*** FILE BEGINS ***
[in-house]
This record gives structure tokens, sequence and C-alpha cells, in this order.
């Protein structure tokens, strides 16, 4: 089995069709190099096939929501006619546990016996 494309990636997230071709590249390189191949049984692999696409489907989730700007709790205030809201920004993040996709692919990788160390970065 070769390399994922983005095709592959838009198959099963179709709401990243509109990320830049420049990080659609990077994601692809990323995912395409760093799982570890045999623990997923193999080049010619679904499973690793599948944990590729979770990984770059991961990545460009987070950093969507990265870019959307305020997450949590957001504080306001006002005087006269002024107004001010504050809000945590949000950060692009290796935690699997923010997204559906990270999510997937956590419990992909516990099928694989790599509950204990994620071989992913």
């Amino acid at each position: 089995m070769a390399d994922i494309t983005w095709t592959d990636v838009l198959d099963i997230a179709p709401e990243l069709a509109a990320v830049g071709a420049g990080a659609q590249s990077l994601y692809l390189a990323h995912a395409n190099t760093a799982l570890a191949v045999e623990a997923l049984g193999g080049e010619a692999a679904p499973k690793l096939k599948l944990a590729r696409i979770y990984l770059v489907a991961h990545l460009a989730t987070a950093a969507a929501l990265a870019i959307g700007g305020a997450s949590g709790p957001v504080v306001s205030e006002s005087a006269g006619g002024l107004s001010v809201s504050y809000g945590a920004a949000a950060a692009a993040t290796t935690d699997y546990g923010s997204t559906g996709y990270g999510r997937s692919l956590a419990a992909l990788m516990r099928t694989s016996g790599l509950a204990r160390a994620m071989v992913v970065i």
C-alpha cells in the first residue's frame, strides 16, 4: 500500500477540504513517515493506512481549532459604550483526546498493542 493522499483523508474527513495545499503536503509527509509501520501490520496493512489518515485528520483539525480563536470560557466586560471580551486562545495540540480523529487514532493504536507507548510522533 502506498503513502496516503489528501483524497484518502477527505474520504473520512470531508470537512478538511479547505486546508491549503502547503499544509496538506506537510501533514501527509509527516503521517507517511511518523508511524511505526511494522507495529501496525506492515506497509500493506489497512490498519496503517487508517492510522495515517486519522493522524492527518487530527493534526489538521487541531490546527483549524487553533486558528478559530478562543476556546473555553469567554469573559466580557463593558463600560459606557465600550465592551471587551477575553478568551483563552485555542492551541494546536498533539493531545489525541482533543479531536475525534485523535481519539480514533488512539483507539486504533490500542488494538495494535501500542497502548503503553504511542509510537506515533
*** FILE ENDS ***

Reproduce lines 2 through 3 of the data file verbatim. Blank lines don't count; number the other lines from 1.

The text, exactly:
This record gives structure tokens, sequence and C-alpha cells, in this order.
């Protein structure tokens, strides 16, 4: 089995069709190099096939929501006619546990016996 494309990636997230071709590249390189191949049984692999696409489907989730700007709790205030809201920004993040996709692919990788160390970065 070769390399994922983005095709592959838009198959099963179709709401990243509109990320830049420049990080659609990077994601692809990323995912395409760093799982570890045999623990997923193999080049010619679904499973690793599948944990590729979770990984770059991961990545460009987070950093969507990265870019959307305020997450949590957001504080306001006002005087006269002024107004001010504050809000945590949000950060692009290796935690699997923010997204559906990270999510997937956590419990992909516990099928694989790599509950204990994620071989992913």